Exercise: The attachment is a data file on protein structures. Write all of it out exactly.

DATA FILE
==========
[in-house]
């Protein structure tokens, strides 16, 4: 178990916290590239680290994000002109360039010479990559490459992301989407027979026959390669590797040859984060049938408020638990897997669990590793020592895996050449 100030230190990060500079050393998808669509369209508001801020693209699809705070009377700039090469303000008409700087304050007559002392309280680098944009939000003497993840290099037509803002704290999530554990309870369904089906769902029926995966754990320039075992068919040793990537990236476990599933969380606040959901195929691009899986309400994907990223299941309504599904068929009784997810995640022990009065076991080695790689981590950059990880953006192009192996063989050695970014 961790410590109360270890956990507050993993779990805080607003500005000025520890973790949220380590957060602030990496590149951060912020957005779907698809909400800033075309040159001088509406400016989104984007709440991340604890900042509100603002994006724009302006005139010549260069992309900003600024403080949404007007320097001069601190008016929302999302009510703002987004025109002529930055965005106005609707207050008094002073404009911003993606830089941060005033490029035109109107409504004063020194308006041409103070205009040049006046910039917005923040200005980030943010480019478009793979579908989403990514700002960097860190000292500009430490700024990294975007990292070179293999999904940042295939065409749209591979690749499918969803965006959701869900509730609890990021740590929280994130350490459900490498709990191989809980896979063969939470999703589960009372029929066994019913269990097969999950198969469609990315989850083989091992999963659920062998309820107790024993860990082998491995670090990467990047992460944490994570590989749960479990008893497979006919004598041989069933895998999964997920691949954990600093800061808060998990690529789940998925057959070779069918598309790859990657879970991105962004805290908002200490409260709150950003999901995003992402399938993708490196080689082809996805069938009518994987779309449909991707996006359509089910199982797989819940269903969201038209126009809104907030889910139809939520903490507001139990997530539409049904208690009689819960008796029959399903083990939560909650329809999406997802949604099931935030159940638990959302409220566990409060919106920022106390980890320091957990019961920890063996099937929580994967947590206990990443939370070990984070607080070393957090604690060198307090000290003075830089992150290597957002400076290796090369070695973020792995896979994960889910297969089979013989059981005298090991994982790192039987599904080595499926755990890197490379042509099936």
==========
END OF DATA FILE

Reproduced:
[in-house]
């Protein structure tokens, strides 16, 4: 178990916290590239680290994000002109360039010479990559490459992301989407027979026959390669590797040859984060049938408020638990897997669990590793020592895996050449 100030230190990060500079050393998808669509369209508001801020693209699809705070009377700039090469303000008409700087304050007559002392309280680098944009939000003497993840290099037509803002704290999530554990309870369904089906769902029926995966754990320039075992068919040793990537990236476990599933969380606040959901195929691009899986309400994907990223299941309504599904068929009784997810995640022990009065076991080695790689981590950059990880953006192009192996063989050695970014 961790410590109360270890956990507050993993779990805080607003500005000025520890973790949220380590957060602030990496590149951060912020957005779907698809909400800033075309040159001088509406400016989104984007709440991340604890900042509100603002994006724009302006005139010549260069992309900003600024403080949404007007320097001069601190008016929302999302009510703002987004025109002529930055965005106005609707207050008094002073404009911003993606830089941060005033490029035109109107409504004063020194308006041409103070205009040049006046910039917005923040200005980030943010480019478009793979579908989403990514700002960097860190000292500009430490700024990294975007990292070179293999999904940042295939065409749209591979690749499918969803965006959701869900509730609890990021740590929280994130350490459900490498709990191989809980896979063969939470999703589960009372029929066994019913269990097969999950198969469609990315989850083989091992999963659920062998309820107790024993860990082998491995670090990467990047992460944490994570590989749960479990008893497979006919004598041989069933895998999964997920691949954990600093800061808060998990690529789940998925057959070779069918598309790859990657879970991105962004805290908002200490409260709150950003999901995003992402399938993708490196080689082809996805069938009518994987779309449909991707996006359509089910199982797989819940269903969201038209126009809104907030889910139809939520903490507001139990997530539409049904208690009689819960008796029959399903083990939560909650329809999406997802949604099931935030159940638990959302409220566990409060919106920022106390980890320091957990019961920890063996099937929580994967947590206990990443939370070990984070607080070393957090604690060198307090000290003075830089992150290597957002400076290796090369070695973020792995896979994960889910297969089979013989059981005298090991994982790192039987599904080595499926755990890197490379042509099936």